BINGHAMTON, NY - Health, family and romance problems appear to be the particular life stressors most associated with increased risk for using opioids to cope, and individuals with low self-esteem appear to be at risk for these connections, according to a new paper including researchers at Binghamton University, State University at New York.
The research team, which included Binghamton University graduate student Damla Aksen, surveyed 1,000-plus adults about five life stressors, self-esteem and indications of opioid use. Examining the data, they found that poor self-esteem was associated with high opioid use and that poor self-esteem was a significant mediator between each life stressor (health, family, romance) and increased risk for opioid use.
"Although we cannot make conclusions about underlying physiology from our present study, past research indicates that individuals who experience social rejection are at increased risk for low self-esteem and depression, with reduced serotonin and dopamine functioning in their brains," said Aksen. "Because opioids increase the effects of dopamine and serotonin in the brain, consuming them provides a rapid and powerful change in the neurochemistry underlying depression and the low self-esteem that it often includes. In other words, opioids may serve as self-medication in response to social stressors and its cascade of negative consequences."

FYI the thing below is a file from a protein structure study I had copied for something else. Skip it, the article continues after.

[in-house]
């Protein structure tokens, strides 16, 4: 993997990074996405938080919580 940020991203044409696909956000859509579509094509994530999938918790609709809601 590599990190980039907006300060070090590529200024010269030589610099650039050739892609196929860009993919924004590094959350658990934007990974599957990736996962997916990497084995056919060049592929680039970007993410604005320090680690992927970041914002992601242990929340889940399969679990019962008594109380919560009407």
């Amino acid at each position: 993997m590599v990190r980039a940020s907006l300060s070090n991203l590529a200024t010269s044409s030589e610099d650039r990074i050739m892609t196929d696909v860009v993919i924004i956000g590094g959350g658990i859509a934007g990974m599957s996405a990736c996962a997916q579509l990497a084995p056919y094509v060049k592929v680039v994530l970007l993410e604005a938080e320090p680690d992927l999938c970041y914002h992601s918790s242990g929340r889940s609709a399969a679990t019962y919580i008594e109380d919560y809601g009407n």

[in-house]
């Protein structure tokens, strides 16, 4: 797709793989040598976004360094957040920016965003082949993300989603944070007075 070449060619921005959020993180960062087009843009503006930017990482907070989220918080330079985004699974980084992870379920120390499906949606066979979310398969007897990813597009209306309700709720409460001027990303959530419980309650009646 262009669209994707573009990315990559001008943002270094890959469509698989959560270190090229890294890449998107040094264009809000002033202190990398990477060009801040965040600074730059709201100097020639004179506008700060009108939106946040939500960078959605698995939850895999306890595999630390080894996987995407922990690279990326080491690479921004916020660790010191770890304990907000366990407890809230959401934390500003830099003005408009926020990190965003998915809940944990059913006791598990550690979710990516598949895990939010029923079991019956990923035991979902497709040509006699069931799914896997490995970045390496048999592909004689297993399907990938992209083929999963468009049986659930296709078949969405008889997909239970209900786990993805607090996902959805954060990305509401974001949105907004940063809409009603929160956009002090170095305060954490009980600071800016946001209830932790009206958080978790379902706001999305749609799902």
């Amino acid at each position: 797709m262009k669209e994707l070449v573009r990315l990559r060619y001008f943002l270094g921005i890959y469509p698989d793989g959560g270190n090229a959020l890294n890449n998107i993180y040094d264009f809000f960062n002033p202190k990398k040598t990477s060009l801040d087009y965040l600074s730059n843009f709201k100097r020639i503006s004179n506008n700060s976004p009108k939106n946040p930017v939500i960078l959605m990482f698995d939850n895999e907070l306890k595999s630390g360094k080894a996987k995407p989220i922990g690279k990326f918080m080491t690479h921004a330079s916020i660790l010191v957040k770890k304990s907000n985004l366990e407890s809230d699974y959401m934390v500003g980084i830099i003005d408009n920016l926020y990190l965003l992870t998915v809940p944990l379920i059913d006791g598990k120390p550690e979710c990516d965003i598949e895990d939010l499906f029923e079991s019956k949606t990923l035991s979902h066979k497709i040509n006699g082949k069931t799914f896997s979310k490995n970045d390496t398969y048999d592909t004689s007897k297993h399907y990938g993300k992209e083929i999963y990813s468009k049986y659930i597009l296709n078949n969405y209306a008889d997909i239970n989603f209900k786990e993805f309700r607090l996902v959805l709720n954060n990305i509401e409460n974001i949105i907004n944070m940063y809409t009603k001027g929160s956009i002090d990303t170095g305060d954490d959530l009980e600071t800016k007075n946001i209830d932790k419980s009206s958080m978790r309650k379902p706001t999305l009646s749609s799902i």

Because health, family or romance stressors appear to be associated with an increased risk for opioid abuse, individuals who use opioids could seek services and programs that help them learn how to cope with these particular stressors, said Aksen. They could also seek counselors and services that guide them to manage stress and improve their self-esteem with other research-documented coping strategies, such as exercise, social support, and altruism. She also noted that professionals working with individuals who use opioids could also be mindful of the risk factors that contribute to opioid abuse and educate these individuals about the life stressors that contribute to vulnerability for opioid abuse.
"It may be that one-size-does-not-fit-all when it comes to the particular life stressors that increase an individual's risk for opioid abuse," said Aksen.
The present sample included mostly individuals with a White ethnic identity and high incomes, so future research should examine these patterns with more diverse samples, wrote the researchers.
The paper, "Opioid Abuse as Maladaptive Coping to Life Stressors in US Adults," was published in the Journal of Drug Issues.